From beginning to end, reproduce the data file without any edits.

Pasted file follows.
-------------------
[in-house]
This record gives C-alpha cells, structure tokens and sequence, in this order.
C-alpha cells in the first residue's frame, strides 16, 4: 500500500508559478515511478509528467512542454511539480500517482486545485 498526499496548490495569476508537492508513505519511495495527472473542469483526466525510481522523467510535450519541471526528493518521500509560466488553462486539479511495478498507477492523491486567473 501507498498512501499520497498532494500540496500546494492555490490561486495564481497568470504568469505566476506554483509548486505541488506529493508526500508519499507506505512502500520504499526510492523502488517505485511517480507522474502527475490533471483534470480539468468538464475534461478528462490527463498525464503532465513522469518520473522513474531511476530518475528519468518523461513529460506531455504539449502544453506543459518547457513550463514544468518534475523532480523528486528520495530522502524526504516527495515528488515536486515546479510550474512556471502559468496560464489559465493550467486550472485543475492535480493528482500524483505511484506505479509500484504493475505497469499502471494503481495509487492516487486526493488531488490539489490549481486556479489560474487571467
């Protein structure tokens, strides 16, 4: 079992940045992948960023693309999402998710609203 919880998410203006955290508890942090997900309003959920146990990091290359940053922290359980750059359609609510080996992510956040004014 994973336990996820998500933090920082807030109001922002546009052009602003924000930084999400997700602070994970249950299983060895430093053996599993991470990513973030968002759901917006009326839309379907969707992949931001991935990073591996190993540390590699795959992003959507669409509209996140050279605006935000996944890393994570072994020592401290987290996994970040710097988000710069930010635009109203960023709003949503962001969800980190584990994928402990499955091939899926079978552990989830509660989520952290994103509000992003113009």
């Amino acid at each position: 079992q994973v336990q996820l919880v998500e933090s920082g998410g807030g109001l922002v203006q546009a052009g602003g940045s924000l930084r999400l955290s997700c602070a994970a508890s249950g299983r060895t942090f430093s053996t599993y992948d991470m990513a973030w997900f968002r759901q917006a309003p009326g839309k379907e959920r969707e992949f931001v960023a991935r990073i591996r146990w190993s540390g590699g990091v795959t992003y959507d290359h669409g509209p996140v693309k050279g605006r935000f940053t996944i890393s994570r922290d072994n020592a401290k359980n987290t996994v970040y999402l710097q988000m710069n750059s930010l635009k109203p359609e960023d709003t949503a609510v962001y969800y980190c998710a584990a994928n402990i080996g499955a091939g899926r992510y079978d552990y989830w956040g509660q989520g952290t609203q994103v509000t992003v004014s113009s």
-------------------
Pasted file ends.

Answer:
[in-house]
This record gives C-alpha cells, structure tokens and sequence, in this order.
C-alpha cells in the first residue's frame, strides 16, 4: 500500500508559478515511478509528467512542454511539480500517482486545485 498526499496548490495569476508537492508513505519511495495527472473542469483526466525510481522523467510535450519541471526528493518521500509560466488553462486539479511495478498507477492523491486567473 501507498498512501499520497498532494500540496500546494492555490490561486495564481497568470504568469505566476506554483509548486505541488506529493508526500508519499507506505512502500520504499526510492523502488517505485511517480507522474502527475490533471483534470480539468468538464475534461478528462490527463498525464503532465513522469518520473522513474531511476530518475528519468518523461513529460506531455504539449502544453506543459518547457513550463514544468518534475523532480523528486528520495530522502524526504516527495515528488515536486515546479510550474512556471502559468496560464489559465493550467486550472485543475492535480493528482500524483505511484506505479509500484504493475505497469499502471494503481495509487492516487486526493488531488490539489490549481486556479489560474487571467
């Protein structure tokens, strides 16, 4: 079992940045992948960023693309999402998710609203 919880998410203006955290508890942090997900309003959920146990990091290359940053922290359980750059359609609510080996992510956040004014 994973336990996820998500933090920082807030109001922002546009052009602003924000930084999400997700602070994970249950299983060895430093053996599993991470990513973030968002759901917006009326839309379907969707992949931001991935990073591996190993540390590699795959992003959507669409509209996140050279605006935000996944890393994570072994020592401290987290996994970040710097988000710069930010635009109203960023709003949503962001969800980190584990994928402990499955091939899926079978552990989830509660989520952290994103509000992003113009």
């Amino acid at each position: 079992q994973v336990q996820l919880v998500e933090s920082g998410g807030g109001l922002v203006q546009a052009g602003g940045s924000l930084r999400l955290s997700c602070a994970a508890s249950g299983r060895t942090f430093s053996t599993y992948d991470m990513a973030w997900f968002r759901q917006a309003p009326g839309k379907e959920r969707e992949f931001v960023a991935r990073i591996r146990w190993s540390g590699g990091v795959t992003y959507d290359h669409g509209p996140v693309k050279g605006r935000f940053t996944i890393s994570r922290d072994n020592a401290k359980n987290t996994v970040y999402l710097q988000m710069n750059s930010l635009k109203p359609e960023d709003t949503a609510v962001y969800y980190c998710a584990a994928n402990i080996g499955a091939g899926r992510y079978d552990y989830w956040g509660q989520g952290t609203q994103v509000t992003v004014s113009s």